Forged stamps of Lombardy & Venetia
Coat of Arms
The first five stamp values issued by Lombardy-Venetia (Italian: Regno Lombardo Veneto) share a common origin with its twin Austrian issue. The first issue maintained a provisional nature during its life: several changes were make to stereotypes, experimental usage of different paper types were common.
Typographically printed, at the beginning on hand made paper with central watermark KKHM (Kaiserlich und Koenigliches Handels Ministerium), every sheet were made of 256 stamps (including 16 Andreas crosses), and was unperforated. Colours appeared in various shades during its eight years.
The subject portrayed (slightly different from the essays) on the stamps was the Two-headed Habsburg Eagle, surrounded by a shield with floral decorations (branches, leaves, acorns) with the Austrian coat of Arms on the chest. Above the shield a crown divided the stamps description: KK POST Stempel (Royal Imperial Post stamps). A lower frame surrounded the value of the stamps.
The value frame is the only noticeable difference between the Austrian and Lombardy-Venetia stamps. The Austrian stamps were issued in the Florin currency, The Lombardy-Venetia counterparts in Centesimi.
Stereotypes had the same subject (with slightly differences as we are going to analyse) but the value frame and the digits were not removable, so it was not possible to use the same stereotypes for different denominations by simply changing the digits. A clear example is the position of “S” in “Centes”: On the 5 Centes, it is left to the upper reversed v frame. On the 10 Centes, it is aligned but not linked to the v ornament. On the 30 & 45 Centes, it is both aligned and linked.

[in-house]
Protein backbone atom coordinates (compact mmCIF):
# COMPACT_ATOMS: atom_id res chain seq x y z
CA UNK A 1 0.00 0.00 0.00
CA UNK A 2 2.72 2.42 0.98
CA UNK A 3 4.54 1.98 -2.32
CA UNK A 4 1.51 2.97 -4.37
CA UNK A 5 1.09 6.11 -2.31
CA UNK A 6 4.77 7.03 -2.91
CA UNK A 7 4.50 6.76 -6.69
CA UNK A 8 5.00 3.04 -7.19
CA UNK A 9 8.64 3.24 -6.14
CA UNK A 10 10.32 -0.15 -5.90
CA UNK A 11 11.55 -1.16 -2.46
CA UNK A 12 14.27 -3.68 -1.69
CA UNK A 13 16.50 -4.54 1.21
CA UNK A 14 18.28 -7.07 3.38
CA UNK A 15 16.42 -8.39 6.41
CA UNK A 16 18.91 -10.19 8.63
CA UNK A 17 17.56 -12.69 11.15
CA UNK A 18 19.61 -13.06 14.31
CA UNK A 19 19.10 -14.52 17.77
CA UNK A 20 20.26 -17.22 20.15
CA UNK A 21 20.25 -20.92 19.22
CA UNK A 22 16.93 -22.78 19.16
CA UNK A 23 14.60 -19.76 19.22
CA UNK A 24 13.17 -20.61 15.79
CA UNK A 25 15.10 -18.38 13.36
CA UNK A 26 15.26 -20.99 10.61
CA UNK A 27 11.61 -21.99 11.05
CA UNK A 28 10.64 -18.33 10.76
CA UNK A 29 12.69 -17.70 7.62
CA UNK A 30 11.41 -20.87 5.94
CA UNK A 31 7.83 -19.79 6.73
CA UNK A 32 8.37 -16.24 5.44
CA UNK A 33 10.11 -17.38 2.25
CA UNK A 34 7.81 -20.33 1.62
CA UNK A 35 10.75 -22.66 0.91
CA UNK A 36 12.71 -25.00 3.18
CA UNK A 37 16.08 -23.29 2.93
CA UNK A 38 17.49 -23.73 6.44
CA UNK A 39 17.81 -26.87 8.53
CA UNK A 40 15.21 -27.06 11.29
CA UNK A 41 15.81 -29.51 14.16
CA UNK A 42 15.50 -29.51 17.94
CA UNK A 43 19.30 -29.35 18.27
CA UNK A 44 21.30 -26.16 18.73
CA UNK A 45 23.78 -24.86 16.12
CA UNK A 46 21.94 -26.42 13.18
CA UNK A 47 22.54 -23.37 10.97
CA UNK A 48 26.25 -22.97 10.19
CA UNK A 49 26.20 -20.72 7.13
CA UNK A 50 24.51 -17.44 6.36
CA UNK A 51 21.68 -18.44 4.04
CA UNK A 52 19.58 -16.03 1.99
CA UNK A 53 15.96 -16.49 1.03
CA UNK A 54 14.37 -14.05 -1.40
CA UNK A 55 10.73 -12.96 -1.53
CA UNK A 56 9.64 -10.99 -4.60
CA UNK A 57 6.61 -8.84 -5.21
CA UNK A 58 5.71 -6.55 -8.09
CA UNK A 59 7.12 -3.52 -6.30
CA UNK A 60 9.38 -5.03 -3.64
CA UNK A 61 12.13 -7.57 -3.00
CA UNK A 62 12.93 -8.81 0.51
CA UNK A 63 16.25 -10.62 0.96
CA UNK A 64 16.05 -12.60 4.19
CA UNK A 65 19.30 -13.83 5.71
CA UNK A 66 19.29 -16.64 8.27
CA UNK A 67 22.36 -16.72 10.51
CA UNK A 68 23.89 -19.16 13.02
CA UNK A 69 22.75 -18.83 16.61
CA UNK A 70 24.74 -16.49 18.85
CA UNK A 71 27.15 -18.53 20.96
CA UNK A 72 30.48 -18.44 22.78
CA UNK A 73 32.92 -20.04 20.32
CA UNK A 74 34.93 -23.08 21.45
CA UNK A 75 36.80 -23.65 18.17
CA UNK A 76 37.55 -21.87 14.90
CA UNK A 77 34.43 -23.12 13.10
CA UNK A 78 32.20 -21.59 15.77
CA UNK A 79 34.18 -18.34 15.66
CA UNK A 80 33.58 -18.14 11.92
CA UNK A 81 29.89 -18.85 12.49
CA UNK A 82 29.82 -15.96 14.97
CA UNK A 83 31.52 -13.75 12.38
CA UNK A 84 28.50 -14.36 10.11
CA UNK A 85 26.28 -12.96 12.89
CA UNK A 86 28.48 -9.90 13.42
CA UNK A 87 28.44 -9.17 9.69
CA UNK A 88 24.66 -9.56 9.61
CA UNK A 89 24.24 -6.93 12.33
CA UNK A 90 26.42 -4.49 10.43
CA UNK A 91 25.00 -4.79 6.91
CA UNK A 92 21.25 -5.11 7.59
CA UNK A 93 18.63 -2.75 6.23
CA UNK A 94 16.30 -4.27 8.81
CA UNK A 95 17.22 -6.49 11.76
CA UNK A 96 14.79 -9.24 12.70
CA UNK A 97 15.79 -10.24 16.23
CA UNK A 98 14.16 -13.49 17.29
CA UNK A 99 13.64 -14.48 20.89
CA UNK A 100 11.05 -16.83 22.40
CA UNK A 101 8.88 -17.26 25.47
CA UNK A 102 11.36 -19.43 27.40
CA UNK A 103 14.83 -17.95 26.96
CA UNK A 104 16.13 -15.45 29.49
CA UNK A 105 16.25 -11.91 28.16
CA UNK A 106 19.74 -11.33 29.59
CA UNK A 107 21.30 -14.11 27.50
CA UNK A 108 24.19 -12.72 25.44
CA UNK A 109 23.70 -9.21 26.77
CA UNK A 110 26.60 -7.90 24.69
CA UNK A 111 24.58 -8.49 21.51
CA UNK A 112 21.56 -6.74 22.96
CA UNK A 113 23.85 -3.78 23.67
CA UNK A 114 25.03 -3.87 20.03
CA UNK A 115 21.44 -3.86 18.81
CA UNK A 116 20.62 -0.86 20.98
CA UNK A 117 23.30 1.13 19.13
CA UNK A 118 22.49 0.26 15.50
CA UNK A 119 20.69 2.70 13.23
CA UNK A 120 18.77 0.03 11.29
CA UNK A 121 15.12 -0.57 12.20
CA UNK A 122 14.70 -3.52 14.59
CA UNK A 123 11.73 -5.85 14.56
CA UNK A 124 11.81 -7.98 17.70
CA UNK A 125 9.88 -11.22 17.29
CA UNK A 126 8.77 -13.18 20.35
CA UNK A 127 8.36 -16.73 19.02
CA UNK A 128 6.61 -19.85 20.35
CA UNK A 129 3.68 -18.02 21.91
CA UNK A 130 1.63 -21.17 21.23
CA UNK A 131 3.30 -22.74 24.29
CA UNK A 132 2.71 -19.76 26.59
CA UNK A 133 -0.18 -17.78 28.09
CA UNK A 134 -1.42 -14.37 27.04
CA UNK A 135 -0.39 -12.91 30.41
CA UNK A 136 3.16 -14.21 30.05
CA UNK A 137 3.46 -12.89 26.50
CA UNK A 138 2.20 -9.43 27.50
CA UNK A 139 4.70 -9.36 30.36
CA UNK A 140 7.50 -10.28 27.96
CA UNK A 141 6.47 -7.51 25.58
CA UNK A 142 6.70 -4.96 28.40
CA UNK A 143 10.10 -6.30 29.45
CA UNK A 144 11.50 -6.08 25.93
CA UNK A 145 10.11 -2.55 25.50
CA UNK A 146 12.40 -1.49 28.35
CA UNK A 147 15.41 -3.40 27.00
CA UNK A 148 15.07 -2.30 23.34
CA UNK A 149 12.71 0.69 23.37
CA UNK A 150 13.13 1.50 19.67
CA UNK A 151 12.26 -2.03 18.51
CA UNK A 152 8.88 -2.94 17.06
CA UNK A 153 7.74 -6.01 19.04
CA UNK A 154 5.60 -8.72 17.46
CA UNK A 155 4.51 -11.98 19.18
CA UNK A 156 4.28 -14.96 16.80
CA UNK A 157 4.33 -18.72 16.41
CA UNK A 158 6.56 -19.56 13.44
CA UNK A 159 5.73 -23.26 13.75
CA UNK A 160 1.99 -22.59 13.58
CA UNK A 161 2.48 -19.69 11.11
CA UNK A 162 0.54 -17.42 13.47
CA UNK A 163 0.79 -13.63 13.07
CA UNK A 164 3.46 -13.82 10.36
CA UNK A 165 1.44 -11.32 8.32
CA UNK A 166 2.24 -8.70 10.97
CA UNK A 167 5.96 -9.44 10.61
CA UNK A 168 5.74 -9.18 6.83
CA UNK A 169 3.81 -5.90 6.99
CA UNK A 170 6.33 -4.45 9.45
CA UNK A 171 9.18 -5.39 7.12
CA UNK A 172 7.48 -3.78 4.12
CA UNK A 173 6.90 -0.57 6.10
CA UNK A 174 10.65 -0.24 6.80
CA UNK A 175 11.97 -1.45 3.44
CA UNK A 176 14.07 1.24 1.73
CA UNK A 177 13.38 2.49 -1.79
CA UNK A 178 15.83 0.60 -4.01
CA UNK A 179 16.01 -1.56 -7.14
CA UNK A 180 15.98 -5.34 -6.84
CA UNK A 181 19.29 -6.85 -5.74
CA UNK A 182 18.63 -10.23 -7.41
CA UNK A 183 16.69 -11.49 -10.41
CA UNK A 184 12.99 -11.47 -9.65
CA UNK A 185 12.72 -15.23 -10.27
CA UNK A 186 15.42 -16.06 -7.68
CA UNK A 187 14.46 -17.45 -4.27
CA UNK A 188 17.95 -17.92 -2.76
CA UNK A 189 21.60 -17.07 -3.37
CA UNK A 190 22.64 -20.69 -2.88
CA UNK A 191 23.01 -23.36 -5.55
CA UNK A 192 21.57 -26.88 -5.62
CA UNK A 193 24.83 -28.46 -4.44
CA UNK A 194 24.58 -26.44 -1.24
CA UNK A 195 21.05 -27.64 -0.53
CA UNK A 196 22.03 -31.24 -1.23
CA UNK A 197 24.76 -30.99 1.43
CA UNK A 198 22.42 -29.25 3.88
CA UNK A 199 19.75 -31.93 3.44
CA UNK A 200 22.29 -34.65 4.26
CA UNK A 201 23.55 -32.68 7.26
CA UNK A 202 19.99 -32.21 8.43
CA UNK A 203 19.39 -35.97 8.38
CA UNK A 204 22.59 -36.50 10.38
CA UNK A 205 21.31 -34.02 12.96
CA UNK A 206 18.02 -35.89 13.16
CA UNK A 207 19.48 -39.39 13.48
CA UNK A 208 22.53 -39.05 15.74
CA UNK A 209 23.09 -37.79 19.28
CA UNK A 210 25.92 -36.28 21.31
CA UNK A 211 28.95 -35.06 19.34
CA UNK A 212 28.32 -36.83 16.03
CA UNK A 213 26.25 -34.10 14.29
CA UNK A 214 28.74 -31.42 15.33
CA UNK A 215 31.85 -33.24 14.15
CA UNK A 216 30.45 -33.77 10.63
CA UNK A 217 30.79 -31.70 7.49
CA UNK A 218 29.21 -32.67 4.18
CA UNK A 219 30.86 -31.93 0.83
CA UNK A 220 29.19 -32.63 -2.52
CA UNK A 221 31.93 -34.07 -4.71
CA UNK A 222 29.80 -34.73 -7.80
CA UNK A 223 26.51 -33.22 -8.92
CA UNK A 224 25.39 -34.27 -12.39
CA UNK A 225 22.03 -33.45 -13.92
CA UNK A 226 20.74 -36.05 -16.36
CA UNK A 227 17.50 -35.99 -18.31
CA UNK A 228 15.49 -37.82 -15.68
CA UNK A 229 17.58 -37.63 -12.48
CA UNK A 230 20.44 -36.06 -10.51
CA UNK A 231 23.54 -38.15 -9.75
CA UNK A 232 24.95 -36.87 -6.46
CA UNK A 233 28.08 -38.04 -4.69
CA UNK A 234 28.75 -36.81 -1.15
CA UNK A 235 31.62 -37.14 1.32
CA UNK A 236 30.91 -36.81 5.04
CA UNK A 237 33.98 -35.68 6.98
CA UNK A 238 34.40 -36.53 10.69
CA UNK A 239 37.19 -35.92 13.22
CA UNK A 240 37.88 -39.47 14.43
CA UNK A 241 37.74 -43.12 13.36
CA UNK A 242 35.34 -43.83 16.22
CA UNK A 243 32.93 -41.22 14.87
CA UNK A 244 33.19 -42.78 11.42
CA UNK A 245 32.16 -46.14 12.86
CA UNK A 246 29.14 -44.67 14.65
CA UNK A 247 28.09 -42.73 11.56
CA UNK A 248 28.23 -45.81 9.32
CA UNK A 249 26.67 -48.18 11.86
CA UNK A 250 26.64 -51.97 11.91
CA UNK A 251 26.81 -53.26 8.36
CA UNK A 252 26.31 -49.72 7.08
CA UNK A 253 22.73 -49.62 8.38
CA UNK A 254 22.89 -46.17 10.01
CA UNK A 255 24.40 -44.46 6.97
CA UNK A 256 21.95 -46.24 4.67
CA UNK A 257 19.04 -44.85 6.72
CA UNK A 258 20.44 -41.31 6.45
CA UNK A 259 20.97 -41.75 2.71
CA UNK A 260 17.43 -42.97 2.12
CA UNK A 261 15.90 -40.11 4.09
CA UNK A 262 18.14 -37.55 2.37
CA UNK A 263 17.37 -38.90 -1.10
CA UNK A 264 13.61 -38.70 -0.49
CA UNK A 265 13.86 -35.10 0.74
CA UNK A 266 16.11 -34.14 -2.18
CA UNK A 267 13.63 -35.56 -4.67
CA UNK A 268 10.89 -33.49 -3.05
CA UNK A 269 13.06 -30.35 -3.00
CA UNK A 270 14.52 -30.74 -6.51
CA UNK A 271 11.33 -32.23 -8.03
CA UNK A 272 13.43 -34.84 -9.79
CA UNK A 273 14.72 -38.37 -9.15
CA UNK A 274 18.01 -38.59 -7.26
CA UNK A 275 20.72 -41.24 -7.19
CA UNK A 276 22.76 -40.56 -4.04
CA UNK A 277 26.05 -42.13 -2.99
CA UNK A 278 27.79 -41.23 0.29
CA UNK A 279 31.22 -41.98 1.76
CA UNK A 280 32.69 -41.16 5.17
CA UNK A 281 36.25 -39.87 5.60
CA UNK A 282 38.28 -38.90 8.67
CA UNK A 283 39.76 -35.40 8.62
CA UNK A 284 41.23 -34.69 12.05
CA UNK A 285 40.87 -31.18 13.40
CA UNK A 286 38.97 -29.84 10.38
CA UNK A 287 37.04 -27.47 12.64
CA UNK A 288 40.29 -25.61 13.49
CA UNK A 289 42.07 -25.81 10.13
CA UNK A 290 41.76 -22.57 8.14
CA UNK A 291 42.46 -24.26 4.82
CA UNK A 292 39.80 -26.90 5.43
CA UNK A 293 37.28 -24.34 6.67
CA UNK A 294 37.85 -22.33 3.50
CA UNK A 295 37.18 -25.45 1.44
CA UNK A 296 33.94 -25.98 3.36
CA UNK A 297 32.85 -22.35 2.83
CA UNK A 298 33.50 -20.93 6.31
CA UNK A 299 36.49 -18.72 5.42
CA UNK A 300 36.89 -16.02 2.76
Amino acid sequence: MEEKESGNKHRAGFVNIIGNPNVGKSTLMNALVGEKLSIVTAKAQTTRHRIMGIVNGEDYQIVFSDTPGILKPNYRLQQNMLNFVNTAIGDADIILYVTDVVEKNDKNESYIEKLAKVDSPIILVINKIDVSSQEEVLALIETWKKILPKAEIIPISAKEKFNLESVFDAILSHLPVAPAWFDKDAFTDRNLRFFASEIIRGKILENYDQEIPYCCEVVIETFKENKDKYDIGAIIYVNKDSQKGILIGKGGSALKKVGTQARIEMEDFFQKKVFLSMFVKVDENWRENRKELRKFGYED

Each of the 5 stamps has its own features that allow to divide the stamps in different types and subtypes. This is due to changes made to correct bad looking defects (i.e. the changes for 10 Centes type I to type III). The ongoing evolution and the continuous changes did not only happen to the stereotypes, but also paper and ink shades. Different experiment were made with paper (slighty-vergé and vergé paper) and the last plates were made on cheaper machine-made paper.
Official reprints were made by the Vienna Postal Authorities due to the great demand by collectors for philatelic purposes. Only Type III, on machine made paper without watermark were officially reprinted.
Forgeries exist as well. Postal forgeries of that period appeared in 1853 and 1857-1858. These are known as Milano or Verona Forgeries.
Philatelic forgeries were made later on, the most famous ones being Fournier’s. lithographically printed and usually a little taller than the original ones (genuine stamps measure 21 mm). Pay attention to forgeries printed on original hand made paper (chemically cancelled before the forged printing process) or similar looking paper.
Emperor Franz Joseph
The second issue of Lombardo Veneto was introduced on November the 1st, 1858; valid until May 31st, 1864. Like the previous issue, the design is identical to Austrian stamps. The only difference is the value description: KR. (Kreuzer) for Austrian and Soldi for the Italian. The subject was emperor Franz Joseph’s portrait, looking left, wearing a bay leaves crown. Each value had the Emperor’s portrait embossed, surrounded by different geometrical or floral themes changing for each one of the five stamps. They were printed on machine-made paper sheets of 256 stamps (including 16 St. Andrew Crosses), perforated either comb 14.5 x 14.5 or line 15, 15.5 or 16.
There are two types of these stamps. The main difference being the portrait of the emperor: the knot of the crown is open, resembling a “3”, the top bay leaves are not sharp and not defined. The nose and mouth also look different compared to Type II. Type II has a complete knot and 3 well defined tips.
There are no known forgeries of the 1858-1862 issues. Howeever, official reprints exists. Only type II exist as reprints. The paper and perforation are different from the originals. Pre-paid envelopes of 1861-1862 were also reprinted. They can be recognized by the linked strips of the knot.
Watch out for forged postmarks. Use the historical events as guideline: Habsburg lost Lumbardy (except Mantua and few other towns of that district) during the 1859 war against France and Sardinia. If the stamp were issued after 1859 like the 3 Soldi green, and it bear a Lombard post office postmark, it is a forged postmark. Any postmarked reprints are also obvious forgeries.
Thanks to Gabriele Cafulli-Cassaghi for genuine vs. forgery analysis
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